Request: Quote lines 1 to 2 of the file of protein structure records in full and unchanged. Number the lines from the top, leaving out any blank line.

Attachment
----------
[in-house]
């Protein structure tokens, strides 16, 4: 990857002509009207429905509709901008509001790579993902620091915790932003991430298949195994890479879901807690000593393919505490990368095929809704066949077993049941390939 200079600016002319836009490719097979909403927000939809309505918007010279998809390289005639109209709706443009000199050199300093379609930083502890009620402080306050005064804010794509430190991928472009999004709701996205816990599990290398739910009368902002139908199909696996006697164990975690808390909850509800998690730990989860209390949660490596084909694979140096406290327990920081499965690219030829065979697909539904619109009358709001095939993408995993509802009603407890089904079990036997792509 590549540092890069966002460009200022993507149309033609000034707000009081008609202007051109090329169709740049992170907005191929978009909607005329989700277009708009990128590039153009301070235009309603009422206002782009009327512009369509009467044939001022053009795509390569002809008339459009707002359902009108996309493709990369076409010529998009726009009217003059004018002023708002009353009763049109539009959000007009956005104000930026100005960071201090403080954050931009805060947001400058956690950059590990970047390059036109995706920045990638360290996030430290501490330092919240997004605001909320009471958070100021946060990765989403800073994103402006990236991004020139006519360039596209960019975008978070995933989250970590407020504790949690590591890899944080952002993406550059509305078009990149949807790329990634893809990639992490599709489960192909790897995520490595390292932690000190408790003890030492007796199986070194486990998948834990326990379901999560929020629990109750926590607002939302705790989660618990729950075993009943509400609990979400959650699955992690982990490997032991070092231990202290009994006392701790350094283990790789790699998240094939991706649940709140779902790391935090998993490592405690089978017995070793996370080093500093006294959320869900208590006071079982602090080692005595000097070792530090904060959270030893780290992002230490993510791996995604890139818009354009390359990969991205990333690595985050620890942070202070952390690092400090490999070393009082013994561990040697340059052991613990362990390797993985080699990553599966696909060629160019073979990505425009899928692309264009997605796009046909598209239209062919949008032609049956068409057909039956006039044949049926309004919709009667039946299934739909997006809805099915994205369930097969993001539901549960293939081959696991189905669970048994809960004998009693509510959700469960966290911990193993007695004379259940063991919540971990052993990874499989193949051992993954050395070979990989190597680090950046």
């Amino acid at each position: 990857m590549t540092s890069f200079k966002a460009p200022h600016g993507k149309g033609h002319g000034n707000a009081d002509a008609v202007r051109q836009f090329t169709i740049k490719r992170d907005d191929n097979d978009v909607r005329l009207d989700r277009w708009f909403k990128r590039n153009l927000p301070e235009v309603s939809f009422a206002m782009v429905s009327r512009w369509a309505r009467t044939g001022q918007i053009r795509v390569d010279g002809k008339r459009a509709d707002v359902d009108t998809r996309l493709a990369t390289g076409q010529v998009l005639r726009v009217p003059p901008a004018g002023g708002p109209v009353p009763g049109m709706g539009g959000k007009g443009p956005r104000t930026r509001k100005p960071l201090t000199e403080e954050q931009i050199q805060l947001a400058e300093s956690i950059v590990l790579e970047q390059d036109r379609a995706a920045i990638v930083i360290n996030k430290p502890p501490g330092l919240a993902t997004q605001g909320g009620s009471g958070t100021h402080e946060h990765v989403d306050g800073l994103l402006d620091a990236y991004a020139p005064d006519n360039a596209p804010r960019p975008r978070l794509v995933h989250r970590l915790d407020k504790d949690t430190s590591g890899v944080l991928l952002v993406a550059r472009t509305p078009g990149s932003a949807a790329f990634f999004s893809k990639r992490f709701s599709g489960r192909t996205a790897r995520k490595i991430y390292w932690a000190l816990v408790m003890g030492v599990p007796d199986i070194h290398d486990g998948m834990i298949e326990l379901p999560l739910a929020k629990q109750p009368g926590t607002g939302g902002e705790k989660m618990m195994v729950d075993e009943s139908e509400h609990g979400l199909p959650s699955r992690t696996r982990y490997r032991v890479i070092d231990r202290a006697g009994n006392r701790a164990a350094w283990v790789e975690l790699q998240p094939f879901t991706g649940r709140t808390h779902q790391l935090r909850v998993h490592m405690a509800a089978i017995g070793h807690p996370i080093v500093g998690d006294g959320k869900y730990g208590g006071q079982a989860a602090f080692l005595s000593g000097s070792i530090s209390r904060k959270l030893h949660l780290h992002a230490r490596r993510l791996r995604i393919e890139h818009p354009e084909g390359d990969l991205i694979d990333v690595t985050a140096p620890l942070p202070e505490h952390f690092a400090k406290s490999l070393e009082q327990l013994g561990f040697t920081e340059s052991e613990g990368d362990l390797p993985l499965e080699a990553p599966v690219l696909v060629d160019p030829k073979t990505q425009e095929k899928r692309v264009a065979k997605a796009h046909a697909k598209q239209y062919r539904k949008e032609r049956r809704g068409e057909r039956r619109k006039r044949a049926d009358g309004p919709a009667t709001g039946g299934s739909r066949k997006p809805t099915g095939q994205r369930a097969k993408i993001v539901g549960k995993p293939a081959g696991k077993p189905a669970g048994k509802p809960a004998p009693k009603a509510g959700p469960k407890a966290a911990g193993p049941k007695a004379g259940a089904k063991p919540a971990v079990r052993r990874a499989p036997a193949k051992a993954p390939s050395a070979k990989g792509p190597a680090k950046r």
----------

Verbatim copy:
[in-house]
């Protein structure tokens, strides 16, 4: 990857002509009207429905509709901008509001790579993902620091915790932003991430298949195994890479879901807690000593393919505490990368095929809704066949077993049941390939 200079600016002319836009490719097979909403927000939809309505918007010279998809390289005639109209709706443009000199050199300093379609930083502890009620402080306050005064804010794509430190991928472009999004709701996205816990599990290398739910009368902002139908199909696996006697164990975690808390909850509800998690730990989860209390949660490596084909694979140096406290327990920081499965690219030829065979697909539904619109009358709001095939993408995993509802009603407890089904079990036997792509 590549540092890069966002460009200022993507149309033609000034707000009081008609202007051109090329169709740049992170907005191929978009909607005329989700277009708009990128590039153009301070235009309603009422206002782009009327512009369509009467044939001022053009795509390569002809008339459009707002359902009108996309493709990369076409010529998009726009009217003059004018002023708002009353009763049109539009959000007009956005104000930026100005960071201090403080954050931009805060947001400058956690950059590990970047390059036109995706920045990638360290996030430290501490330092919240997004605001909320009471958070100021946060990765989403800073994103402006990236991004020139006519360039596209960019975008978070995933989250970590407020504790949690590591890899944080952002993406550059509305078009990149949807790329990634893809990639992490599709489960192909790897995520490595390292932690000190408790003890030492007796199986070194486990998948834990326990379901999560929020629990109750926590607002939302705790989660618990729950075993009943509400609990979400959650699955992690982990490997032991070092231990202290009994006392701790350094283990790789790699998240094939991706649940709140779902790391935090998993490592405690089978017995070793996370080093500093006294959320869900208590006071079982602090080692005595000097070792530090904060959270030893780290992002230490993510791996995604890139818009354009390359990969991205990333690595985050620890942070202070952390690092400090490999070393009082013994561990040697340059052991613990362990390797993985080699990553599966696909060629160019073979990505425009899928692309264009997605796009046909598209239209062919949008032609049956068409057909039956006039044949049926309004919709009667039946299934739909997006809805099915994205369930097969993001539901549960293939081959696991189905669970048994809960004998009693509510959700469960966290911990193993007695004379259940063991919540971990052993990874499989193949051992993954050395070979990989190597680090950046």